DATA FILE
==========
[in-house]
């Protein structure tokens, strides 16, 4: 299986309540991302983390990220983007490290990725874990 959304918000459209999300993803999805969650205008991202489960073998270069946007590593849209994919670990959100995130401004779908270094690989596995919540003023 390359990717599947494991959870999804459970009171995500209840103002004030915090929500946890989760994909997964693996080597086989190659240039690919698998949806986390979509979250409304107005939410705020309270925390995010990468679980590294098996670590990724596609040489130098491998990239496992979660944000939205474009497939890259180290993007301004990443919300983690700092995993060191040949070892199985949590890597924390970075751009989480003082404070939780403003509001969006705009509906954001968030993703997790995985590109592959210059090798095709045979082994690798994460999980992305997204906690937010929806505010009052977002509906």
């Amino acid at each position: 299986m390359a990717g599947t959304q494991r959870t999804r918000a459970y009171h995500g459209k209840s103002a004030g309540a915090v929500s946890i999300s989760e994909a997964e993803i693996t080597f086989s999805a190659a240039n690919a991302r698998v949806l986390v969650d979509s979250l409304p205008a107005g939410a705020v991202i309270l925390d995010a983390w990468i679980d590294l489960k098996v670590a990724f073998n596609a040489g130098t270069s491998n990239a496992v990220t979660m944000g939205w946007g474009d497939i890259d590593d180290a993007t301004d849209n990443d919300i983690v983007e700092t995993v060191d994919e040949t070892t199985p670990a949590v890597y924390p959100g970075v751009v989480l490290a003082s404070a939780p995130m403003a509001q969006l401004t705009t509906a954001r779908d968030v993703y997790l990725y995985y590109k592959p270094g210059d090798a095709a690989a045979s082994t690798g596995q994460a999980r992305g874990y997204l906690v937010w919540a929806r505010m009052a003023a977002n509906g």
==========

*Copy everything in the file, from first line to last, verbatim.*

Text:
[in-house]
């Protein structure tokens, strides 16, 4: 299986309540991302983390990220983007490290990725874990 959304918000459209999300993803999805969650205008991202489960073998270069946007590593849209994919670990959100995130401004779908270094690989596995919540003023 390359990717599947494991959870999804459970009171995500209840103002004030915090929500946890989760994909997964693996080597086989190659240039690919698998949806986390979509979250409304107005939410705020309270925390995010990468679980590294098996670590990724596609040489130098491998990239496992979660944000939205474009497939890259180290993007301004990443919300983690700092995993060191040949070892199985949590890597924390970075751009989480003082404070939780403003509001969006705009509906954001968030993703997790995985590109592959210059090798095709045979082994690798994460999980992305997204906690937010929806505010009052977002509906």
């Amino acid at each position: 299986m390359a990717g599947t959304q494991r959870t999804r918000a459970y009171h995500g459209k209840s103002a004030g309540a915090v929500s946890i999300s989760e994909a997964e993803i693996t080597f086989s999805a190659a240039n690919a991302r698998v949806l986390v969650d979509s979250l409304p205008a107005g939410a705020v991202i309270l925390d995010a983390w990468i679980d590294l489960k098996v670590a990724f073998n596609a040489g130098t270069s491998n990239a496992v990220t979660m944000g939205w946007g474009d497939i890259d590593d180290a993007t301004d849209n990443d919300i983690v983007e700092t995993v060191d994919e040949t070892t199985p670990a949590v890597y924390p959100g970075v751009v989480l490290a003082s404070a939780p995130m403003a509001q969006l401004t705009t509906a954001r779908d968030v993703y997790l990725y995985y590109k592959p270094g210059d090798a095709a690989a045979s082994t690798g596995q994460a999980r992305g874990y997204l906690v937010w919540a929806r505010m009052a003023a977002n509906g």